On Jan. 31, 2023, the person behind the Wall Street Silver (@wallstreetsilv) Twitter account posted a meme that claimed former U.S. President John Adams once said or wrote, "There are two ways to conquer and enslave a country. One is by the sword. The other is by debt."
We also found a Facebook post from January 2013 that included the quote with Adams name attached. It received more than 55,000 shares.
However, there's no evidence that the nation's second president ever said or wrote these words.
Despite a complete lack of proof that this quote came from Adams, readers can easily find in a Google search a seemingly endless number of websites that give attribution to him for these words.
A search of the database on Google Books showed that the oldest printing of the quote in written literature appeared to be from 2009. Meanwhile, the earliest mention of the quote in newspaper archives on newspapers.com was from 2012. As for the earliest mention anywhere, CheckYourFact.com reported in 2019 that BarryPopik.com found an entry with the quote and Adams' name from as far back as 2002.
For a man who died in 1826, these findings weren't exactly reassuring.
Like many quotes published online, this one appeared to have been born on the internet, long after the person being named had died.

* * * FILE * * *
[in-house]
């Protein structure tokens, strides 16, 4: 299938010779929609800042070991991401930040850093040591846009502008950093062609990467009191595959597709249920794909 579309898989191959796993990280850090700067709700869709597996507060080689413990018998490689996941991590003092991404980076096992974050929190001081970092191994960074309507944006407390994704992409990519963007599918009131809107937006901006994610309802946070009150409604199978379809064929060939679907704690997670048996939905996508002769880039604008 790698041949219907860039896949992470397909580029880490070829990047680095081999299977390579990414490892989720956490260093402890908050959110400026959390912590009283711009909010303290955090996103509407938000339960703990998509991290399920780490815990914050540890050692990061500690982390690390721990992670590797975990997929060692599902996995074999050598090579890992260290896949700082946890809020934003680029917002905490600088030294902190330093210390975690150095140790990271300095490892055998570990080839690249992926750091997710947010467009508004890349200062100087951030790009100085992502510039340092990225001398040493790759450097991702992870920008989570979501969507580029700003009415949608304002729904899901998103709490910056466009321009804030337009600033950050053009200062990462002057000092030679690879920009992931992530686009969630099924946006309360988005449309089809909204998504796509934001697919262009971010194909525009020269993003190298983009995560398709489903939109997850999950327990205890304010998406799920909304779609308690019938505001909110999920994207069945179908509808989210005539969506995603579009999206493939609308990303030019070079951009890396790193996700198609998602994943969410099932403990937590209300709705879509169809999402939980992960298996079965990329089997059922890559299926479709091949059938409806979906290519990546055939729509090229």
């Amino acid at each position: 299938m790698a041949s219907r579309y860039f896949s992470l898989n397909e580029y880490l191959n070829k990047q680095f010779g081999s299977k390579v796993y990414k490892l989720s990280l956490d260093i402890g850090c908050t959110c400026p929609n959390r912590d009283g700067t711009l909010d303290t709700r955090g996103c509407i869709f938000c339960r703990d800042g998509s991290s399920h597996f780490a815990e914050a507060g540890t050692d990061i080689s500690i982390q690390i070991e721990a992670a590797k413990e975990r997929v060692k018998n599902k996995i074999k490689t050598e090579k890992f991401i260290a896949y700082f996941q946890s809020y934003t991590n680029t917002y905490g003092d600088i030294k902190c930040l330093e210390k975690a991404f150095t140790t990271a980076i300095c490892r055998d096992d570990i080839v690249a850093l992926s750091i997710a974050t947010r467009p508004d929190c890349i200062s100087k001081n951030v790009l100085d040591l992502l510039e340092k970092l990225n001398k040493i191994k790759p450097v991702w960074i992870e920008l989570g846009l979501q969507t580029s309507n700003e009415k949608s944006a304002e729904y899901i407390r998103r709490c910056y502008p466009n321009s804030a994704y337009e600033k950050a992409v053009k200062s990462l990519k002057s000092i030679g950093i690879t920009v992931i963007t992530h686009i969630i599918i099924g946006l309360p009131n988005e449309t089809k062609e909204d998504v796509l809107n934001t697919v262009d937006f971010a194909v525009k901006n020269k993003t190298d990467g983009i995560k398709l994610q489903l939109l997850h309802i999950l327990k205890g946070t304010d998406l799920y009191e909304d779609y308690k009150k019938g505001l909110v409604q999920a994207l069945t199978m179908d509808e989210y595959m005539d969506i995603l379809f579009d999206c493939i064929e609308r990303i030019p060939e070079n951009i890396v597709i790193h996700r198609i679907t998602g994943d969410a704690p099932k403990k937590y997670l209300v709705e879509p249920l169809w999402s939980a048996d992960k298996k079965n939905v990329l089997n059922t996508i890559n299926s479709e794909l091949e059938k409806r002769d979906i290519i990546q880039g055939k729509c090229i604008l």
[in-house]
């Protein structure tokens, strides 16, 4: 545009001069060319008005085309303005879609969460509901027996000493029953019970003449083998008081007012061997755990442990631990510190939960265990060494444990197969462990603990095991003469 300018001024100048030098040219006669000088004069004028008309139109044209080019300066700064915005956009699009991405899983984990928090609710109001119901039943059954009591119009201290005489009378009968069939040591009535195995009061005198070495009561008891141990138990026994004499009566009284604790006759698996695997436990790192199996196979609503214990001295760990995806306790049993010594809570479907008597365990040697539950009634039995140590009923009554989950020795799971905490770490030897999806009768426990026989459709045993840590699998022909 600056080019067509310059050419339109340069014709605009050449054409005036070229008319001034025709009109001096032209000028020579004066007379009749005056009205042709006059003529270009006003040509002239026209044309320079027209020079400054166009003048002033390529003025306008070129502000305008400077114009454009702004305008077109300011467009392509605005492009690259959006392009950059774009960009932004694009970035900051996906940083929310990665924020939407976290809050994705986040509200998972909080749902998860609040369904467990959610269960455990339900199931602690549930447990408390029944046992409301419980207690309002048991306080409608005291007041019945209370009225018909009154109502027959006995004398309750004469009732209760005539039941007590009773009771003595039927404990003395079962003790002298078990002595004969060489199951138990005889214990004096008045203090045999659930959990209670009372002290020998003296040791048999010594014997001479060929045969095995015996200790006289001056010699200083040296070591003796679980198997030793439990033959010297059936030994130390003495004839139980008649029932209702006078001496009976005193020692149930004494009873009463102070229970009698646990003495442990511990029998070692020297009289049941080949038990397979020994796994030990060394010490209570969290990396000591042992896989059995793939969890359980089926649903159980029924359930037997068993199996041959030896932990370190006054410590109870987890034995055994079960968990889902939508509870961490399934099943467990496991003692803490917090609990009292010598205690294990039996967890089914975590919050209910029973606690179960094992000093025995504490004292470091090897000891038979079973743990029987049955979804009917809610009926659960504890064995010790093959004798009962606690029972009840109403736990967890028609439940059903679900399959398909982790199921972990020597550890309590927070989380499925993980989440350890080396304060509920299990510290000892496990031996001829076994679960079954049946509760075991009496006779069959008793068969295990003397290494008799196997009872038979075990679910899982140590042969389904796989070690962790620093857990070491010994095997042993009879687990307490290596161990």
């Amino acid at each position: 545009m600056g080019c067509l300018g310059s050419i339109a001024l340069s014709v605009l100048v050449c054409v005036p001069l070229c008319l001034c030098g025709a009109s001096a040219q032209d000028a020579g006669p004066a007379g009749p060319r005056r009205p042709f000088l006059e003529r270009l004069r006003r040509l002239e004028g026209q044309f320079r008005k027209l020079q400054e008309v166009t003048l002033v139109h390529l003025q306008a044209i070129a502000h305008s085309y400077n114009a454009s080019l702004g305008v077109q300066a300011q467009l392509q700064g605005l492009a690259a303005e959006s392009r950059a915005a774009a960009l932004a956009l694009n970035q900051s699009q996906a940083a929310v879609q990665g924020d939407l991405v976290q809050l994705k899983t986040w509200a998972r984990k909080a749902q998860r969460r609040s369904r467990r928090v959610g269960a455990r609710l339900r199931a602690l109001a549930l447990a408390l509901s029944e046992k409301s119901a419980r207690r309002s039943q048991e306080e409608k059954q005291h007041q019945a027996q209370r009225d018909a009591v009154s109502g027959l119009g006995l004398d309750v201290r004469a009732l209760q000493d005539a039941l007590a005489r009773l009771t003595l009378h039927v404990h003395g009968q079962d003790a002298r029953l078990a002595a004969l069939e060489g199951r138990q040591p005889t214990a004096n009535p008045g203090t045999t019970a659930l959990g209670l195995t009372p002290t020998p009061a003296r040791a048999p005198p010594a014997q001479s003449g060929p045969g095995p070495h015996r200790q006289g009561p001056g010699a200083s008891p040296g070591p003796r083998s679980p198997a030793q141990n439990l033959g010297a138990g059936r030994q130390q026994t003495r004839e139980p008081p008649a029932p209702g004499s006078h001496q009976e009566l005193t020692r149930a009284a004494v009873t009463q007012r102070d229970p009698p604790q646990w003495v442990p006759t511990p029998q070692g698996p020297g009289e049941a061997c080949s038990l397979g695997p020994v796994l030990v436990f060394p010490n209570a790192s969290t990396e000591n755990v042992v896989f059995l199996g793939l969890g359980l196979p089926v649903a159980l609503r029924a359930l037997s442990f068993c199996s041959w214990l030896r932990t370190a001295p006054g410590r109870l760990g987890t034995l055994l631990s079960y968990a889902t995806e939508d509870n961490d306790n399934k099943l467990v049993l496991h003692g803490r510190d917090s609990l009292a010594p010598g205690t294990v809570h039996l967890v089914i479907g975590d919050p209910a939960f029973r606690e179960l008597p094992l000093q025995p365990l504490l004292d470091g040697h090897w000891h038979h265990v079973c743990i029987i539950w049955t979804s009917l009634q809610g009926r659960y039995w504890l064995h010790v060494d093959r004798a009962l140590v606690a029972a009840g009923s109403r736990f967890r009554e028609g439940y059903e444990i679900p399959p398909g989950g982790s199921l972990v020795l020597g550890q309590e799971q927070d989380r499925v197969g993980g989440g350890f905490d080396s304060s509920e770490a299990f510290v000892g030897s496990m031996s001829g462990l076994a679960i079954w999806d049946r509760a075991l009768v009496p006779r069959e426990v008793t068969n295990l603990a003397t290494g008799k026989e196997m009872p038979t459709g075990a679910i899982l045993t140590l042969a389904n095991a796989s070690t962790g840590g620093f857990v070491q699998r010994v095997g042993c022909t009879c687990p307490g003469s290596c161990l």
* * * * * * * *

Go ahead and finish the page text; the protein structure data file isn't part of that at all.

CheckYourFact.com also received word from Sara Martin, who was described as being the editor-in-chief of the Adams Papers at the Massachusetts Historical Society. Martin said, "While the sentiment of this quotation is in keeping with John Adams, we have found no direct evidence that Adams ever wrote it." This information showed up in Twitter's Community Notes under the tweet from @wallstreetsilv.
As for other debunkings, back in 2010, Gary North of the Gary North's Specific Answers website also published that Adams never said these words. North then issued a second article where he carefully explained why it wouldn't matter if a bunch of search results said that someone once said something. It's documentary evidence that matters, not search results, North contended.
And he was right.
Over the years, we've found that many websites that claim to collect quotes from famous people are extremely unreliable. They usually contain no attribution whatsoever. However, the quotes are perhaps still believed by some users.
Imagine a dinner with friends where a discussion is going on about whether a quote really came from a specific person. Someone at the table might perform a quick Google search, hold up their phone, and point to the top result from a quote-collecting website, even though such a website contains no sourced historical records.
Unreliable quote websites are kind of like the pages that claim to publish the net worths of various celebrities. Such figures often appear above Google search results as a snippet, as if that area at the top displays authoritative information. However, a quick review of the fine print on the websites where the net worth dollar figure was sourced will often say they're nothing more than estimates. In other words, it's not reliable.
We're not advocating for correcting friends at dinner about unimportant matters with an "actually ..." declaration. What we are saying, however, is that Adams never said the quote about conquering and enslaving a country by sword or debt.